Special to The Clinton Courier
The longstanding and productive relationship between Mississippi College and Mississippi Baptists was formally acknowledged recently during a dedication ceremony for a new historical marker on MC’s main campus in Clinton.
“Only God knows what this cooperative effort has wrought, and what it will continue to mean to Mississippi, our nation and the world,” said Dr. Anthony Kay, executive director of the Mississippi Baptist Historical Commission, to those gathered around the gold-lettered Covenant of Cooperation sign near the front steps of the Leland Speed Library, which houses the Baptist Historical Commission. Kay said the marker will inform generations of students about the integral relationship between the University and Mississippi Baptists.
Founded in 1826, Mississippi College is a private, coeducational, Christian university of liberal arts and sciences. The state’s oldest institution of higher learning, MC was originally unaffiliated with any religious denomination until the 1840s, when it was briefly associated with Methodist and Presbyterian leadership. Financial difficulties returned MC to the ownership of local citizens in 1850, when, under the leadership of Rev. Benjamin Whitfield, the Mississippi Baptist Convention assumed ownership.
Together, the relationship between MC and Mississippi Baptists has survived the Civil War, the Great Depression, and two world wars. One of the state’s leading private universities, MC is America’s second-oldest Baptist-affiliated university and the first college to grant degrees to women.
Kay thanked members of the Mississippi Baptist Convention Board, the Mississippi Baptist Historical Commission, and Mississippi College who composed the Historical Marker Committee. Among those mentioned were Heather Moore, head of special collections, Leland Speed Library; Dr. Jim Futral, former executive director-treasurer of the MBCB; Dr. Ronnie Falvey, resource development director of Mission First; and Dr. Daniel White, assistant professor in the Department of English and Philosophy at MC.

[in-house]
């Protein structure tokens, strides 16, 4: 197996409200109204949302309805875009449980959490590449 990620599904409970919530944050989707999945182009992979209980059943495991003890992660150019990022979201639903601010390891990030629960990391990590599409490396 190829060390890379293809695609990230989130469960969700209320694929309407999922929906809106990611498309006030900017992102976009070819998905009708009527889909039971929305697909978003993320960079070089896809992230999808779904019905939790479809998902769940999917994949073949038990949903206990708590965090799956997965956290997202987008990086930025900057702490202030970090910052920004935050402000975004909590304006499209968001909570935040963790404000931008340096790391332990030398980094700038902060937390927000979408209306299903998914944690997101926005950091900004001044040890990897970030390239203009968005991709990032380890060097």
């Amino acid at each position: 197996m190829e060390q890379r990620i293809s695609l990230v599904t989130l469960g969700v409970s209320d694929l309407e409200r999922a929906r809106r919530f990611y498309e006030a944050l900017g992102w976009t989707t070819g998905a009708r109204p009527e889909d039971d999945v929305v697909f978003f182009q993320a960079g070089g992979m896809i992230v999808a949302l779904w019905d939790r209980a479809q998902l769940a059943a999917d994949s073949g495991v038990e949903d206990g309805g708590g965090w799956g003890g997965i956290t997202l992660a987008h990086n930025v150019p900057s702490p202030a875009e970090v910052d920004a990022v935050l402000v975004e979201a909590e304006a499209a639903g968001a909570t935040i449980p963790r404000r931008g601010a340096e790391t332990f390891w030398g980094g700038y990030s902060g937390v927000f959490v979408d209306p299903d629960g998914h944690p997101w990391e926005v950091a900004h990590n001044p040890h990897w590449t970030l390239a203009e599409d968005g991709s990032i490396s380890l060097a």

“And to Dr. Shawn Parker (executive director of the Mississippi Baptist Convention Board) and to Dr. Blake Thompson (Mississippi College president), may God guide you as you lead our cooperative ministries in their future endeavors,” Kay said. “God bless Mississippi Baptists, God bless Mississippi College.”
Thompson likened the historical marker dedication to a time of religious renewal.
“When I was growing up, we had revival every year,” Thompson said. “It was a time to renew and revive commitment. I think that’s what we’re doing today. This sign is another renewal of that commitment between the churches and our school. I’m proud of it, and I’m thankful for it.”
As an example of that commitment, in 2021, MC launched a church partnership program to give back to the Baptist churches in the state that have supported the University throughout the years. The agreement allows students who are members of Baptist churches to be considered for scholarships of at least $10,000 annually.
“This partnership is available to any Baptist church in the state of Mississippi,” said Dr. Evan Lenow, director of church and minister relations at MC. “They have all contributed to the mission of MC through their gifts to the Cooperative Program.”
“Dr. Lenow has been active over the last couple of years in renewing our commitment to churches across this state,” Thompson said. “What this sign recognizes is a renewing of that commitment.
“I think it’s good and healthy for us to do that time and time again.”
After acknowledging the vital role of his predecessor, Dr. Jim Futral, in obtaining and placing the historical marker, Parker said the sign fittingly represents the decades of faithful partnership between MC and Mississippi Baptists.